Price When Reviewed: 4510
Pros: Full frame CMOS panel allows unrestricted use of Canon’s wide-angle EF lenses. The 16.7mp resolution permits a double-page spread at 300dpi with minimal interpolation.
Cons: Menu system is poor. Frame-lines for only three focal lengths.
The update to Canon’s EOS-1Ds hardly comes as a surprise. It’s the studio-&-location version of the sports- and press-oriented EOS-1D, which was updated last year. However, the timing of the EOS-1Ds Mark II’s release is surprising – Canon announced it just days after Nikon announced its 12.4mp challenger to the original 1Ds.
Visually, the EOS-1Ds Mark II has hardly changed over its predecessor, but in fact each magnesium alloy panel has actually been subtly altered. The matte finish paint is less reflective too, though few users will notice at first. What matters is this camera now features an impressive 16.7mp CMOS sensor, and it’s still full-frame. With a maximum 4,992-x-3,328-pixel image size, the EOS-1Ds Mark II can punch-out a 300dpi image at 16.5-x-11-inches without interpolation.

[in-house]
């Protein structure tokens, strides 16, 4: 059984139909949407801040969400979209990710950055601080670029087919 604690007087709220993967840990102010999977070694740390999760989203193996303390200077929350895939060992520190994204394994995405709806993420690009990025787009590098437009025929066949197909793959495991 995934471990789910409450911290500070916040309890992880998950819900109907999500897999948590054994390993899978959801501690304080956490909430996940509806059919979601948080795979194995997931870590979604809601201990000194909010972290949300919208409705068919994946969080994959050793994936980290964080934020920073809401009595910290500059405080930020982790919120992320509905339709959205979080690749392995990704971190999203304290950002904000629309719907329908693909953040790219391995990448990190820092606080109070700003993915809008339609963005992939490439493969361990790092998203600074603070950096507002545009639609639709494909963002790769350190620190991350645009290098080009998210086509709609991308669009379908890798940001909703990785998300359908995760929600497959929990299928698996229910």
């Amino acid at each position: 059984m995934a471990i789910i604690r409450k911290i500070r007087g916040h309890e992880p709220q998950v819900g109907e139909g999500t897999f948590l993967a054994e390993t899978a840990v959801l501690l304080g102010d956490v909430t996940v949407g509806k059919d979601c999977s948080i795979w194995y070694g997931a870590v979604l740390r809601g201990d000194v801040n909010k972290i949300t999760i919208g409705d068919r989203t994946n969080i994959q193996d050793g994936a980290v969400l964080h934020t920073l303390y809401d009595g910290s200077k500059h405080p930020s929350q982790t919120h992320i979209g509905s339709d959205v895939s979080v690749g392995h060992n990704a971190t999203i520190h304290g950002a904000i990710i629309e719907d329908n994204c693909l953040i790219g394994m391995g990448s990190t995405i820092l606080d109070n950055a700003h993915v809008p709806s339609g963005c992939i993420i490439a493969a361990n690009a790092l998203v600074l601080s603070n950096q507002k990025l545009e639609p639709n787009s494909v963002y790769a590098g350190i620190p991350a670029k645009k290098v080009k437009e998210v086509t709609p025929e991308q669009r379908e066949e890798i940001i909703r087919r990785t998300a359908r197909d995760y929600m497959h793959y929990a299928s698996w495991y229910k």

At 36-x-24mm, the CMOS sensor is precisely the same size as a single 35mm frame, allowing Canon’s wide-angle lenses to be used without the irreversible cropping of the field of view associated with digital SLRs using smaller, often APS-C-sized sensors. Conversely, there’s none of the extra reach when using telephoto lenses, which is one of the reasons why sports and action photographers like the smaller chip. But, with so much resolution and detail available, it’s still feasible to crop an image to give a similar effect.